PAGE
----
ECON2300 lecture 1 intro notes

LECTURE 1: INTRODUCTION & REVIEW USING DATA TO MEASURE CASUAL EFFECTS: Ideally, we would like an experiment - What would be an experiment to estimate the effect of class size on standardized test scores? almost always, we only have observational (nonexperimental) data - returns to education - cigarette prices - monetary policy Most of the course deals with difficulties arising from using observational to estimate causal effects - confounding effects (omitted factors) not all relevant variables are observed omitted factors cause bias to arise - simultaneous causality - correlation does not imply causation although correlation is closely related to causation 1.2 EXAMPLE: THE CALIFORNIA TEST SCORE DATA SET Empirical problem: class size & educational output 2 main variables of interest Policy question: what is the effect on test scores of reducing class size by one student per class? Important question for decision makers as they have to allocate resources & money to improve education We use data from California school districts (n=420) We observe 5 th grade test scores (district average) & student-teacher ratio (STR) 1.INITIAL LOOK AT THE DATA - this table doesn't tell us anything about relationship b/w test scores & STR 2. DRAW SCATTER PLOT OF 2 VARIABLES Do districts with smaller classes have higher test scores? What does this figure show? - Some data distribution, but relationship b/w test score & STR is unclear
3. GETTING NUMERICAL EVIDENCE ON WHETHER DISTRICTS W/ LOW STRS HAVE HIGHER TEST SCORES: 1. Estimation: - compare average test scores in districts w/ low STRs to those w/ high STRs 2. Hypothesis testing: - test the "null" hypothesis that the mean test scores in the 2 types of districts are the same, against the "alternative" hypothesis that they differ statistical inference 3. Confidence interval: - estimate an interval for the difference in the mean test scores, high vs low STR districts INITIAL DATA ANALYSIS: To do estimation, hypothesis testing & confidence intervals classify districts by class size Compare districts with "small" (STR < 20) and "large" (STR ≥ 20) class sizes: We will do the following: 1. Estimation of ∆ = difference between group means 2. Test the hypothesis that ∆ (difference) = 0 3. Construct a confidence interval for ∆ (difference) 1.3. 1. ESTIMATION: Is this difference large in a real-world sense? Standard deviation of all test scores across districts = 19.1 difference is not that large not even 1 SD statistical observation Difference b/w the 60 th & 75 th percentiles of test score distribution is 666.7-659.4=7.3 similar to mean difference statistical observation It's hard to know if this difference is large in a real-world sense more info. needed on whether the difference is large or not "small" class size: STR < 20 "large" class size: STR 20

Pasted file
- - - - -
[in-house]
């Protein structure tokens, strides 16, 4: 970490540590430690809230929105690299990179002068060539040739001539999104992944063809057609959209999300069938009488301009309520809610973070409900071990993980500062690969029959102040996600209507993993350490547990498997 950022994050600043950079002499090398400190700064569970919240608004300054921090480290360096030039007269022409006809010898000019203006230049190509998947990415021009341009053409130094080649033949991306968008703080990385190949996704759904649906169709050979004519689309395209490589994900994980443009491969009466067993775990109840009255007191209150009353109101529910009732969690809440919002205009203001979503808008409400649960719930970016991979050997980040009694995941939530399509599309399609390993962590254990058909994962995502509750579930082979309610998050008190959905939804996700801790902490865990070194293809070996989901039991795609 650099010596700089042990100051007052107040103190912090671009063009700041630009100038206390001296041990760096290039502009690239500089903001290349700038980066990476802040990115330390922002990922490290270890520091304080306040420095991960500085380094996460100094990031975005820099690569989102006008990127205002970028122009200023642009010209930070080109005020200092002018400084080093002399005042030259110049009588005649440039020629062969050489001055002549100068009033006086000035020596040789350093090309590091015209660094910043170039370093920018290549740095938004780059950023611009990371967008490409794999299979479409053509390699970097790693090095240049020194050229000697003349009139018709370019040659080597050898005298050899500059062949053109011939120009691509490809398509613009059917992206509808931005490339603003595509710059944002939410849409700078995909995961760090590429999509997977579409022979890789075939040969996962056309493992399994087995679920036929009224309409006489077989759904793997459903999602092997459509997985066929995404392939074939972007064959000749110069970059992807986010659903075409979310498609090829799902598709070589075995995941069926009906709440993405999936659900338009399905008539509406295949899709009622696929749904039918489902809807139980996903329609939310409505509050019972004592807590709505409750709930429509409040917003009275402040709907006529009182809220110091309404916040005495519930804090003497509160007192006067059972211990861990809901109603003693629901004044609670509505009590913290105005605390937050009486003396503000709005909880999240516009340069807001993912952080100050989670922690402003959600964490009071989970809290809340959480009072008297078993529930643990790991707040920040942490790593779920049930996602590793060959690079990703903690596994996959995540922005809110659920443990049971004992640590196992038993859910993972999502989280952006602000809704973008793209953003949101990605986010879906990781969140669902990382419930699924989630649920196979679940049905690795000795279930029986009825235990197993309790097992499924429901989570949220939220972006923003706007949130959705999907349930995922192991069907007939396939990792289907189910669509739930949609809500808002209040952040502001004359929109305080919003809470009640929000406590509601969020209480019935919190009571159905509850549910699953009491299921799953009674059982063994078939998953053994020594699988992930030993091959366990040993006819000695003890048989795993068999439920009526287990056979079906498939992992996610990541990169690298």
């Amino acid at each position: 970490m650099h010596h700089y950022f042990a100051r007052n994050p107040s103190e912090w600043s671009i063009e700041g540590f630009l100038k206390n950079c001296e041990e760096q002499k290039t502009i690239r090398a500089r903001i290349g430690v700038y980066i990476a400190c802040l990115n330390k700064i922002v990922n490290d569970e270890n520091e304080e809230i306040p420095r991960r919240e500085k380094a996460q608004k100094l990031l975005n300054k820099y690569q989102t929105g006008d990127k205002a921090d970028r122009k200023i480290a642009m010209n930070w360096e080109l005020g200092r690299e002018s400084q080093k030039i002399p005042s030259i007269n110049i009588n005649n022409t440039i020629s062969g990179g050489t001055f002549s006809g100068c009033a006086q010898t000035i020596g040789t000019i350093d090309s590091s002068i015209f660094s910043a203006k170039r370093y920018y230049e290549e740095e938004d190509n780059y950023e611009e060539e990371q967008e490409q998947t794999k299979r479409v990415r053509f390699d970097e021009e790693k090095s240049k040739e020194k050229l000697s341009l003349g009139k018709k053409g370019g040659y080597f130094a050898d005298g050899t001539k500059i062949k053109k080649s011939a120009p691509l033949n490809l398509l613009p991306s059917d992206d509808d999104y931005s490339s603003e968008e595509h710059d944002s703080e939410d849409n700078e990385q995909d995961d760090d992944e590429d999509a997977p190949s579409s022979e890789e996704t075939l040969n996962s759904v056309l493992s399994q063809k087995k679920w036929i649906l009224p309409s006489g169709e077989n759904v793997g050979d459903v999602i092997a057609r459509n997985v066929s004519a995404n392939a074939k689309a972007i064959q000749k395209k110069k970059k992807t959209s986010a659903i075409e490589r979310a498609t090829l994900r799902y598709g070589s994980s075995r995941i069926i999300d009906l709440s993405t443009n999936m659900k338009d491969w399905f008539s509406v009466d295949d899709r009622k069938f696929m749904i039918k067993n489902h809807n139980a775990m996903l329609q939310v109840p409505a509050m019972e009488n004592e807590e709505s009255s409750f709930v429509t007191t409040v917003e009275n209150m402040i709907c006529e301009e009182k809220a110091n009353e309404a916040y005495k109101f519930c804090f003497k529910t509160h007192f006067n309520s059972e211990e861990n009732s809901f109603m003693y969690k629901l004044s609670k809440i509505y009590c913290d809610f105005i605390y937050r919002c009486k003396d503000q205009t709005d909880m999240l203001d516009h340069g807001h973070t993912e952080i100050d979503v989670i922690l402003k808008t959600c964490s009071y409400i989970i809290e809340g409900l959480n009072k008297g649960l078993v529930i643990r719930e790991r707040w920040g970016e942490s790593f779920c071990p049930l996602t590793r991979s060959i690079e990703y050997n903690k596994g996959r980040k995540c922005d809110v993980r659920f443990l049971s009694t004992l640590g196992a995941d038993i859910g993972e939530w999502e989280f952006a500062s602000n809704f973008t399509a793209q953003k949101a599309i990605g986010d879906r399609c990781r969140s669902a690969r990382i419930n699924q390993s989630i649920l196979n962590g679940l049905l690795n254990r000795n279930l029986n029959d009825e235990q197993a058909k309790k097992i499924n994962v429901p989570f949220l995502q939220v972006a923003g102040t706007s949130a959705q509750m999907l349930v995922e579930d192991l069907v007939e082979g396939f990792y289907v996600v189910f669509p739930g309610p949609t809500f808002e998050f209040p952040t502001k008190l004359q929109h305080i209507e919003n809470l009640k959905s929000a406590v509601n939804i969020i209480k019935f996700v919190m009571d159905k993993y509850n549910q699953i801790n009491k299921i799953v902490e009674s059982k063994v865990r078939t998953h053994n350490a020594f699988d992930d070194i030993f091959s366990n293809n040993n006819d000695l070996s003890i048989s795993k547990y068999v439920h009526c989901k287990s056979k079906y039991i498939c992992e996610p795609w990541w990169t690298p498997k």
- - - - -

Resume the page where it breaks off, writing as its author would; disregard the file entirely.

2. HYPOTHESIS TESTING: Difference-in-means test: compute the t-statistic: COMPUTE THE T-STATISTIC: 3. CONFIDENCE INTERVAL: A 95% confidence interval for the difference between the means is: confidence intervals are closely related for hypothesis testing CONCEPTS REVIEW: RANDOM VARIABLE: informally, a random variable gives you a number that's determined by outcomes of underlying experiments concept of random variable is closely related to experiments & experimental outcomes in stats, the term experiment is used more broadly - e.g the experiment here may include some complicated underlying process that determines the gender, weight, size etc. of a newborn baby - e.g some unknown process that determines a graduates first salary & its difference for the salary of a high school graduate referred to as an experiment
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